Exhibition files highlight several select solo exhibitions for Cornell, as well as preparations and planning for the "Robert Cornell: Memorial Exhibition" in honor of his brother in 1966. Also included are several early exhibition catalogs and announcements, including "Surréalisme" (January 9-29, 1932) and "Exhibition of Objects (Bibloquet) by Joseph Cornell" (December 6-31, 1939) at the Julien Levy Gallery, and "Romantic Museum: Portraits of Women, Constructions and Arrangements by Joseph Cornell" (December 1946) at the Hugo Gallery.

Film projects and collected film materials consist of files related to Cornell's various experimental film projects: "Aviary," "Cappuccino," "Centuries of June," "Fable for Fountains," "Nymphlight," "Serafina's Garden," and unrealized film scenario "Monsieur Phot." Files include film-making notes, correspondence, and photographs. Cornell's interest in film also led him to collect film-related materials, such as film stills, film posters, and screening programs. Scattered correspondence documents the interest other institutions and individuals had in purchasing and viewing his collection. Though most of his collected film stills and movie posters were donated to the Anthology Film Archives, film stills from "Escape Me Never" (1935) and "The Passion of Joan of Arc" (1928) are still within the collection, as well as film-screening programs for Cornell's collection of films.

Writing and design projects document Cornell's work authoring articles and designing issues of specialty dance magazine "Dance Index," and his layouts for popular magazines like "Good Housekeeping," "House and Garden," and "Mademoiselle." Other writing projects include brochures dedicated to opera singers Maria Malibran and Giulia Grisi, "Maria" and "Bel Canto Pet." Materials used for these brochures, such as copper photo engraving plates, are also found. Design work includes a series of Christmas cards created with The Museum of Modern Art as well as traced patterns ("textile tracings") and design clippings from Cornell's time working as a "textile designer" for Traphagen Commercial Textile Studio.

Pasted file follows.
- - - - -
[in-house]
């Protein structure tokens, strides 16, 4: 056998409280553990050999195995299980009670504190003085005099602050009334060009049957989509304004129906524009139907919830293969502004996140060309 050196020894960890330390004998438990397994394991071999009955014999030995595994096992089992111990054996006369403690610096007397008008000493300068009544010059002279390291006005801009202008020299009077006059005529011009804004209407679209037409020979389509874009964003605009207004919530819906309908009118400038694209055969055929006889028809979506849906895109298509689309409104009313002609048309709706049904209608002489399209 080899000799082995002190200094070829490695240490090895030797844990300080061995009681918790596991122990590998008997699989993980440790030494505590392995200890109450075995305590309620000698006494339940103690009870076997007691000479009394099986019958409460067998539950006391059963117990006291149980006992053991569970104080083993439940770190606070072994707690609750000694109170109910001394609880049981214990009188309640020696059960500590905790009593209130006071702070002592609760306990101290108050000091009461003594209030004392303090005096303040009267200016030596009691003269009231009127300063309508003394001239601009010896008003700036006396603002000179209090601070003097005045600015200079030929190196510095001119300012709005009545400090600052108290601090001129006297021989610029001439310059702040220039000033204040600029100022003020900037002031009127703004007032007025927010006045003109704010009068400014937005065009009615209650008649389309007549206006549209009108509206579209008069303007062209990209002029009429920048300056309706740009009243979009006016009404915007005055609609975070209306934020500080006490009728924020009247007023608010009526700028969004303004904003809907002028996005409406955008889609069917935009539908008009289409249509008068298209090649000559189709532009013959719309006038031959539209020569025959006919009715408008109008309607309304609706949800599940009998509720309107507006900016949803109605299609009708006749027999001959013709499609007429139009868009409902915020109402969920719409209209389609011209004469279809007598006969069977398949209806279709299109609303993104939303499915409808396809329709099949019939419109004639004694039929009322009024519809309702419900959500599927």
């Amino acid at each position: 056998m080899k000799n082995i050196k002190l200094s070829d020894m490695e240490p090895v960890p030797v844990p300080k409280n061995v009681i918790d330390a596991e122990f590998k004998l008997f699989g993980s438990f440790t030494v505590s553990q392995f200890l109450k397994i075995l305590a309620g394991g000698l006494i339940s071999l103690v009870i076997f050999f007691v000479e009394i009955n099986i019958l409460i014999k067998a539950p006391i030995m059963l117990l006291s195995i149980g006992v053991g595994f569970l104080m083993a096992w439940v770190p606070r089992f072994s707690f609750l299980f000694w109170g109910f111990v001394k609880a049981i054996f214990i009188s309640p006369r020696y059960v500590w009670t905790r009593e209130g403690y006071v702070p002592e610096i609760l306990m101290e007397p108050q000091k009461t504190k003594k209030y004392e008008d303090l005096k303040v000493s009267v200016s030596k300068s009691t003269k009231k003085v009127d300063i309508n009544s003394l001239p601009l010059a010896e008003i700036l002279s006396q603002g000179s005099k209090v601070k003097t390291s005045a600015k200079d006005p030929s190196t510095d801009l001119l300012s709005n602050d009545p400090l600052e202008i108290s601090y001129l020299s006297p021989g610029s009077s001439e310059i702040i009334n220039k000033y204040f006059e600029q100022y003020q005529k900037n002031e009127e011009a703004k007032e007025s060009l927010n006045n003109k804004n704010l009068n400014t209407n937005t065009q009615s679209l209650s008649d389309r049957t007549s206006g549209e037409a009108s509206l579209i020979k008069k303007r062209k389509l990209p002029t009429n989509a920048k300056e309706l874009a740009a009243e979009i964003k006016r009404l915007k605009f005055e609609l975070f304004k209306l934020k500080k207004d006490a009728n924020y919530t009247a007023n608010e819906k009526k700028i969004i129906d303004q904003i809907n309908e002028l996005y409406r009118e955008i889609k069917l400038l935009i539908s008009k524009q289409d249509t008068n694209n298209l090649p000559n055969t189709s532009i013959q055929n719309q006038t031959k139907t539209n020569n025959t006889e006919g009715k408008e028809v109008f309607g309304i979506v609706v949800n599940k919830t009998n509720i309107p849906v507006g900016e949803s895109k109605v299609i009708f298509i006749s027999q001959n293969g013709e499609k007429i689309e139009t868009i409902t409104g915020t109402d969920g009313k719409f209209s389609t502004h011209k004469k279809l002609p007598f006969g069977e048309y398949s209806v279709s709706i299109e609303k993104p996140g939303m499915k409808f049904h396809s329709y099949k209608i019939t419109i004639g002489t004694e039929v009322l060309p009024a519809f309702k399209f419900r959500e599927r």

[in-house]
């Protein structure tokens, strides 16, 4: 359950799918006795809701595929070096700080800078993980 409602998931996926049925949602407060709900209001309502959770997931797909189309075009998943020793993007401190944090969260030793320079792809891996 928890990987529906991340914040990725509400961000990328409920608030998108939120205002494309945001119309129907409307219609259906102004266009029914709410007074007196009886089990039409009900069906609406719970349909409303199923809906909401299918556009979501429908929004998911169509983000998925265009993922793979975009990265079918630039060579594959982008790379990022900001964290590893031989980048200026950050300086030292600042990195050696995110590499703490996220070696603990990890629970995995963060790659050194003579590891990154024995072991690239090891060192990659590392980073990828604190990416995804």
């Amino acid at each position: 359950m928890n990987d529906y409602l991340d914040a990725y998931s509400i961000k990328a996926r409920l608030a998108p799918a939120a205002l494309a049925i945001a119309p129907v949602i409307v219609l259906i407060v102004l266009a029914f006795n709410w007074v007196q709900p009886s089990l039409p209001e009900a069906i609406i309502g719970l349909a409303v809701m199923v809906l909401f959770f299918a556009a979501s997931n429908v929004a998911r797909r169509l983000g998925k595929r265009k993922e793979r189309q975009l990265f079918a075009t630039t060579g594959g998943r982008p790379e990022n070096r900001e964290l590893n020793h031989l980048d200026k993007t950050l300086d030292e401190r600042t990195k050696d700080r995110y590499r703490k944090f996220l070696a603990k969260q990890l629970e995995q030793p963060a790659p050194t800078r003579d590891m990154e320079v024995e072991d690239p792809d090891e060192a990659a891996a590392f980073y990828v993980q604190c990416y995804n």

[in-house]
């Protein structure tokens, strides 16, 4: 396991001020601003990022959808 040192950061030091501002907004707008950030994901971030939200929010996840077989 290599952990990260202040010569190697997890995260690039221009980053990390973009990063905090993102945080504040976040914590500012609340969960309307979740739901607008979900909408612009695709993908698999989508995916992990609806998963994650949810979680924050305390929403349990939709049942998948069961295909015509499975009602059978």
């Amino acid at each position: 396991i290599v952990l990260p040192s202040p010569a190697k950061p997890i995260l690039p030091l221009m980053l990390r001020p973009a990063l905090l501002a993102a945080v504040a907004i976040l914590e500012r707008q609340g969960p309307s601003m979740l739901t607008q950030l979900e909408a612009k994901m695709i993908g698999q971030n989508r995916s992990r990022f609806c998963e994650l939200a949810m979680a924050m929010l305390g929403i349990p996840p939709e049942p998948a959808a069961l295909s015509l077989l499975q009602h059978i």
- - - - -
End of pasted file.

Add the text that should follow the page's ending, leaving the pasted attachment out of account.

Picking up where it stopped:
Cornell acquired troves of source material from bookstalls, antique stores, sporting good and department stores, hardware stores, and magazine and record shops. He kept boxes and files of material on admired individuals, such as actresses, artists, dancers, and singers, as well as on art projects or thematic "explorations." Files are on general topics such as American history, scientific phenomena, animals, plants, and humankind, as well as on series of artworks, such as "Castles," "Homage to the Romantic Ballet," and "Medici Slot Machines." Focused "exploration" projects include "Celestial Theatre," "Colombier," "GC 44," and "Switzerland," among others. Materials include photographs, photostats, maps, book fragments, autographed letters, notes, collage clippings and cutouts, collected prints and engravings, box and collage fragments, and scattered artifacts.

Collected ephemera includes large amounts of blank postcards and greeting cards, stamps, collected bus and train tickets, food labels and packaging, decals, and other materials. Artifacts are three-dimensional collected objects and source objects, which include found objects from the streets, dried flowers, and pieces of nature gathered from walks around his neighborhood. Cornell may have gathered materials because they inspired a memory or nostalgic feeling, or because they fit with a bin of other similar objects to select from for an artwork in progress.

Photographs found within the collection are of Cornell at work and as a child with family. Also found are assorted personal and family photographs, photographs of Cornell's attic and garage storage, and photographs of his Utopia Parkway house. Photographs of artwork include few installation photographs, in addition to photographs of Cornell's boxes and collages. Collected photographic materials include vintage photographs, such as tintypes, a cyanotype, stereoscopic glass slides, albumen prints, cabinet cards, and cartes-de-visite. Cornell also collected cased photographs, such as daguerreotypes, ambrotypes, and one opalotype. Negatives and photostats were often produced from various prints and even other photographs and used in Cornell's boxes and collages. Images are of men and women, actors, authors, dancers, performers, well-known men and women, royalty, places, and artwork. Photographs of note include those by Hans Namuth of Willem and Lisa de Kooning and of Edward Hopper's bedroom; photographs by Henri Cartier-Bresson; a photograph by Julia Margaret Cameron; photographs by Brassai; and a photogravure by Alfred Stieglitz from "Camerawork."